Hidden in Plain Sight: Refineries in the Bay Area

Out of the 129 refineries in America, the Bay Area is home to five major ones.

These are the Valero Benicia Refinery, the Tesoro Golden Eagle Refinery, the Shell Oil Refinery, the Rodeo Refinery, and the Chevron Refinery. These refineries are spread throughout the Bay in the cities of Benicia, Martinez, San Francisco, and Richmond, respectively.

Refineries are harmful to the environment due to the large amounts of water and energy they consume and the fossil fuel emissions they produce. They contribute significantly to air pollution, greenhouse gas emissions, and water pollution, all of which compound to create layered environmental injustices. The Bay Area refineries produce around 800,000 barrels of gasoline per day and make up about a quarter of California’s total refining capacity. They are also the second-largest source of fossil fuel admissions in the Bay and in the past have released more than 14 million metric tons of CO2e emissions (the ‘e’ standing for equivalent, as in the number of metric tons of CO2 emissions with the same global warming potential as one metric ton of another greenhouse gas) in a single year.

Smoke from a fire at the Richmond refinery.
Fire at the Chevron Richmond Refinery as seen from the Tiburon Peninsula. Photo: Frank Schulenburg / Wikimedia Commons (CC B Y-SA 3.0).

Air pollution

Refineries contribute to climate change with the air pollution they create when the chemical byproducts of oil production are released into the air. Refineries emit toxic gasses and particles into the atmosphere daily, including sulfur dioxide and nitrogen oxides. Once these glasses are released, they mix with water and oxygen and can create acidic pollutants, leading to acid rain. This dangerous rain, besides being harmful to life above ground, is also harmful once it seeps into the ground. Acid rain harms the soil by dissolving nutrients such as magnesium and calcium, which plants need to be healthy. Acid rain can also cause aluminum to leach into the soil, which makes it difficult for plants to take up water.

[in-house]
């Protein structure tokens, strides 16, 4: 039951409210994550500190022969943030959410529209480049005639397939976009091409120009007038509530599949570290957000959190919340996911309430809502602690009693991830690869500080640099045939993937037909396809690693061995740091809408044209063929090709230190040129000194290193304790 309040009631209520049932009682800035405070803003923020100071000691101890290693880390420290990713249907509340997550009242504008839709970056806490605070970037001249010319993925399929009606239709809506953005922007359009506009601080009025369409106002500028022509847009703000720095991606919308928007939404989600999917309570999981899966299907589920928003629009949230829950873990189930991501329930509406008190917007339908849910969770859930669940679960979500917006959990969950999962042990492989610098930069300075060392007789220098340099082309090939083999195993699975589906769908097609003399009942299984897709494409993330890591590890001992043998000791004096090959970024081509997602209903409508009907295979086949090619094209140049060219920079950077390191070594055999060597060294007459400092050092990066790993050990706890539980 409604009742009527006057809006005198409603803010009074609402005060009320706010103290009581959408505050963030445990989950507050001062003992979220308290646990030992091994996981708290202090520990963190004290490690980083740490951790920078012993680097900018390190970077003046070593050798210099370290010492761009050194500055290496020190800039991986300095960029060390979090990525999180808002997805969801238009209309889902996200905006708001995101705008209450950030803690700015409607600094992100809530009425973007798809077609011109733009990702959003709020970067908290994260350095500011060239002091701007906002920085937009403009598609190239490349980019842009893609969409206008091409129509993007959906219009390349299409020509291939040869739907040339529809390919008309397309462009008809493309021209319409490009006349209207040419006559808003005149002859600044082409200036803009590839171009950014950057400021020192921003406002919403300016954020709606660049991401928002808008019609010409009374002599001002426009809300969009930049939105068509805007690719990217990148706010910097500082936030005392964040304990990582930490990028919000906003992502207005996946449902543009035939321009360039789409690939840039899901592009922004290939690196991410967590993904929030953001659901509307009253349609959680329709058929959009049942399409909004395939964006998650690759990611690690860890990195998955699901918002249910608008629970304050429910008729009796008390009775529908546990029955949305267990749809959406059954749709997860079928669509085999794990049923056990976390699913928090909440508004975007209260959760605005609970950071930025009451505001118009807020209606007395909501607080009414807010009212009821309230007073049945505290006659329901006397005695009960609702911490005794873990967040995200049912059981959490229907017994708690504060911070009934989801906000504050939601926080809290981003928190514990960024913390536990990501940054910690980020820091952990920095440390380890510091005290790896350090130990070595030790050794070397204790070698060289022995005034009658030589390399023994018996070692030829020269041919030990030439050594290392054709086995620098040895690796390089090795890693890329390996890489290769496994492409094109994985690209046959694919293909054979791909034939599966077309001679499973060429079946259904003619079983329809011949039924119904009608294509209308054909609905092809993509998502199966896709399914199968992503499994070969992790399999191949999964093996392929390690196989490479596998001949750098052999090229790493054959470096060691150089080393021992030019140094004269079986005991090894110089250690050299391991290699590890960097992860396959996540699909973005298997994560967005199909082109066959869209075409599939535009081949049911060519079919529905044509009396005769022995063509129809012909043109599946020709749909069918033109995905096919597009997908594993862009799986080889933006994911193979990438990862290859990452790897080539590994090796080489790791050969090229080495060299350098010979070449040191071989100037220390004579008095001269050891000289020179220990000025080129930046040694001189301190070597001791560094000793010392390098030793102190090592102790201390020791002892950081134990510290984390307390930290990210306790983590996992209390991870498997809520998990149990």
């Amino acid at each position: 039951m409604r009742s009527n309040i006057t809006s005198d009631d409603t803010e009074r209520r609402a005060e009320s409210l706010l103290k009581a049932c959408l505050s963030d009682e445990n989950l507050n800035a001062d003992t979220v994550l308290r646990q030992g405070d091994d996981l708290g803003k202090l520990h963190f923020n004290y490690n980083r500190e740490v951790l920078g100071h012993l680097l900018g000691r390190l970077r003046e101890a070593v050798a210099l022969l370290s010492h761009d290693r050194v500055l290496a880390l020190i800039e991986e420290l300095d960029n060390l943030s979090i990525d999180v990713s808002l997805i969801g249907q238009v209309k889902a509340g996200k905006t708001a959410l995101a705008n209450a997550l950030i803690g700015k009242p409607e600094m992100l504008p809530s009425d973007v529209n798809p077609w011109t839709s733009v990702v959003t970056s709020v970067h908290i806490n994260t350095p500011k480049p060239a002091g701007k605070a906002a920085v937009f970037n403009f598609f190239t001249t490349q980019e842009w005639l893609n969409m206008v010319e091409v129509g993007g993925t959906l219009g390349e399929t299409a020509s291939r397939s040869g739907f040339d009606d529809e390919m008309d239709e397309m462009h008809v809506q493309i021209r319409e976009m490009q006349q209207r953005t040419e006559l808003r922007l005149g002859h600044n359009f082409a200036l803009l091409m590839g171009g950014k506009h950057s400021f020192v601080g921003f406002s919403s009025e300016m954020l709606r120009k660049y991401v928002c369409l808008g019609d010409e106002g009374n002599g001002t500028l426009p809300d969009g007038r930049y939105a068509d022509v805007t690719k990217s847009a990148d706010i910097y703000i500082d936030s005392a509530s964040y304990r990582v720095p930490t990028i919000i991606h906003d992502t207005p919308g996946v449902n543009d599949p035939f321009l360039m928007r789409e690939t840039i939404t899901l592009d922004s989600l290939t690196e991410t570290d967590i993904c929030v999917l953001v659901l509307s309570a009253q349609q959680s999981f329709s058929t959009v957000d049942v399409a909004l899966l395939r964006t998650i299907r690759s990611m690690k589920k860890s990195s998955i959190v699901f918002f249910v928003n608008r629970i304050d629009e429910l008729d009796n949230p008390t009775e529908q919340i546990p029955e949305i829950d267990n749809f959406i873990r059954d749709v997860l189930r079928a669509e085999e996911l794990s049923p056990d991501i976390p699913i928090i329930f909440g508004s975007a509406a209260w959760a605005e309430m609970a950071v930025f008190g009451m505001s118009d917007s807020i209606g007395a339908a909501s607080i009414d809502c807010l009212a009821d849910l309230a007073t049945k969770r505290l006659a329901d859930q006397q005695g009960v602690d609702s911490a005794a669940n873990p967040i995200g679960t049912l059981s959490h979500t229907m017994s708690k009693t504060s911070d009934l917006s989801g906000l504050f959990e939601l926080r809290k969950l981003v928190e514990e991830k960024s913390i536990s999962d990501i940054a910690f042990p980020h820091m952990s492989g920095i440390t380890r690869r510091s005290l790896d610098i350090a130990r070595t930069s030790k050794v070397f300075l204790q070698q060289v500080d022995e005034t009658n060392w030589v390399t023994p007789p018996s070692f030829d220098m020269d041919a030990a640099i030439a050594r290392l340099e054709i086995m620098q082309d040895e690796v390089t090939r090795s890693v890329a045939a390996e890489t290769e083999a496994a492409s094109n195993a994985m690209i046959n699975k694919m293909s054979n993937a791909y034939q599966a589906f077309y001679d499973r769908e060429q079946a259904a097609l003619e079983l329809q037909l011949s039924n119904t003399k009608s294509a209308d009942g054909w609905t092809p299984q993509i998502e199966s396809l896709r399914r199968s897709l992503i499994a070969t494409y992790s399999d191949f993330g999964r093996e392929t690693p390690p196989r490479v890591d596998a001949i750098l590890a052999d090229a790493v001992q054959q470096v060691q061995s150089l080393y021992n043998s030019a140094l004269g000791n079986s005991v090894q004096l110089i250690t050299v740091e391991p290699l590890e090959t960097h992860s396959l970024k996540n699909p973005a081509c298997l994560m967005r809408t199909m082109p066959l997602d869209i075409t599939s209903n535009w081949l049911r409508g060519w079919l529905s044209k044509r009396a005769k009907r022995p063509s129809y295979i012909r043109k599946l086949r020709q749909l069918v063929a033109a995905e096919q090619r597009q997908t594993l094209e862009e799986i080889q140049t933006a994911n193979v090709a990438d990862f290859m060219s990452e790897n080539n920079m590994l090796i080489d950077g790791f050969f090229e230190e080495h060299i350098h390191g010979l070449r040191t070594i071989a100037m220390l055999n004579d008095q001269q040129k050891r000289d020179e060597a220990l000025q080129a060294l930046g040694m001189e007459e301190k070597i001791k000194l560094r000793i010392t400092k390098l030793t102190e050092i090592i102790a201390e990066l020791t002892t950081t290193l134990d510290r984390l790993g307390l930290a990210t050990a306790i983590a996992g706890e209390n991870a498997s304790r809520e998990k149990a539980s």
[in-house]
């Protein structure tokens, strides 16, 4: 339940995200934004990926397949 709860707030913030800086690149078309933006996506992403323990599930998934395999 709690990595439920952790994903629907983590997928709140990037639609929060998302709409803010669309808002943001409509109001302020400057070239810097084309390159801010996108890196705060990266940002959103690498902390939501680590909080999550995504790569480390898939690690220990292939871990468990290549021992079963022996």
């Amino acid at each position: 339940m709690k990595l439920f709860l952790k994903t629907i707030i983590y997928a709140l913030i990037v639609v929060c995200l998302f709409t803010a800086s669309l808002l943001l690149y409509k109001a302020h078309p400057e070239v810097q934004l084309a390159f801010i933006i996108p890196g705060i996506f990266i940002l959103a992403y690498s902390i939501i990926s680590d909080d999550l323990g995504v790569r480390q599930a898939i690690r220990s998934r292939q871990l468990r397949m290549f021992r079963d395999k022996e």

Greenhouse gasses

Refineries also have a large footprint in terms of greenhouse gasses, which are gasses that trap excess heat in the atmosphere and cause the planet to warm. Carbon dioxide (CO2), methane (CH4), and nitrous oxide (N2O) are greenhouse gases released by refineries. According to the United States Environmental Protection Agency, refineries rank only behind power plants as having the most greenhouse gas emissions per facility.  

Water pollution 

Refineries release harmful chemicals and waste products into nearby bodies of water, such as rivers, lakes, and oceans. In the U.S. alone, refineries released 1.6 billion pounds of chlorides, sulfates, and other chemical pollutants into various bodies of water. In the Bay Area, the five refineries contribute significantly to water pollution by dumping their waste, which includes toxic chemicals, into the Bay. These chemicals affect the ecosystems of the Bay, at times killing off fish or increasing the likelihood of harmful algae blooms. Messing with the Bay's ecosystem affects the birds that come to eat the fish and puts everything off-balance.

Local injustices 

Refineries don't just affect the air and water but also hurt the communities living nearby. The compounds released into the air have detrimental effects on human health, causing respiratory problems like asthma and increased risk of heart disease and lung cancer.

Although the five refineries in the Bay Area are producing tons of air pollution, the California Air Resources Board made a plan to meet California's new climate target to reduce greenhouse gas emissions by 40 percent across the entire economy by 2030. Refineries are the state's largest source of greenhouse gases, so this plan would force refineries, especially oil refineries, to lower their emissions by 20 percent. However, these refineries, much like the fossil fuel industry at large, are not going anywhere anytime soon; they will continue to have an impact on global warming even after lowering their emissions.

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